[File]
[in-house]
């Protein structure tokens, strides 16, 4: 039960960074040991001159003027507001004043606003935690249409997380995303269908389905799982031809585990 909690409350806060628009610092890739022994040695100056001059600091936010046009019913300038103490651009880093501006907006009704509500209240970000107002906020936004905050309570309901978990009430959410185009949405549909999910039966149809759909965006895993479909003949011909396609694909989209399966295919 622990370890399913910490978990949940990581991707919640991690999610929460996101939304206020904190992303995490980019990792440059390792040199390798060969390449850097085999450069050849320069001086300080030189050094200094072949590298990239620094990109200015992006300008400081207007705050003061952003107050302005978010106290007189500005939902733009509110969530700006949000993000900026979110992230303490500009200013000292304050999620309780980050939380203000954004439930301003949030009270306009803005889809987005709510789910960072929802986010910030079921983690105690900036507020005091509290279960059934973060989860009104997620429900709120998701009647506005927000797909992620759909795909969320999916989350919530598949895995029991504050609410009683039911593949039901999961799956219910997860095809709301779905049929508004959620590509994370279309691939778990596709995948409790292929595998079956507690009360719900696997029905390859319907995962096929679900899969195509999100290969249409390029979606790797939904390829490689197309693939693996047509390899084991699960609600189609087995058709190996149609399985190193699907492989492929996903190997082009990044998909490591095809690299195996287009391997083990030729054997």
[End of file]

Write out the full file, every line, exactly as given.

[in-house]
């Protein structure tokens, strides 16, 4: 039960960074040991001159003027507001004043606003935690249409997380995303269908389905799982031809585990 909690409350806060628009610092890739022994040695100056001059600091936010046009019913300038103490651009880093501006907006009704509500209240970000107002906020936004905050309570309901978990009430959410185009949405549909999910039966149809759909965006895993479909003949011909396609694909989209399966295919 622990370890399913910490978990949940990581991707919640991690999610929460996101939304206020904190992303995490980019990792440059390792040199390798060969390449850097085999450069050849320069001086300080030189050094200094072949590298990239620094990109200015992006300008400081207007705050003061952003107050302005978010106290007189500005939902733009509110969530700006949000993000900026979110992230303490500009200013000292304050999620309780980050939380203000954004439930301003949030009270306009803005889809987005709510789910960072929802986010910030079921983690105690900036507020005091509290279960059934973060989860009104997620429900709120998701009647506005927000797909992620759909795909969320999916989350919530598949895995029991504050609410009683039911593949039901999961799956219910997860095809709301779905049929508004959620590509994370279309691939778990596709995948409790292929595998079956507690009360719900696997029905390859319907995962096929679900899969195509999100290969249409390029979606790797939904390829490689197309693939693996047509390899084991699960609600189609087995058709190996149609399985190193699907492989492929996903190997082009990044998909490591095809690299195996287009391997083990030729054997």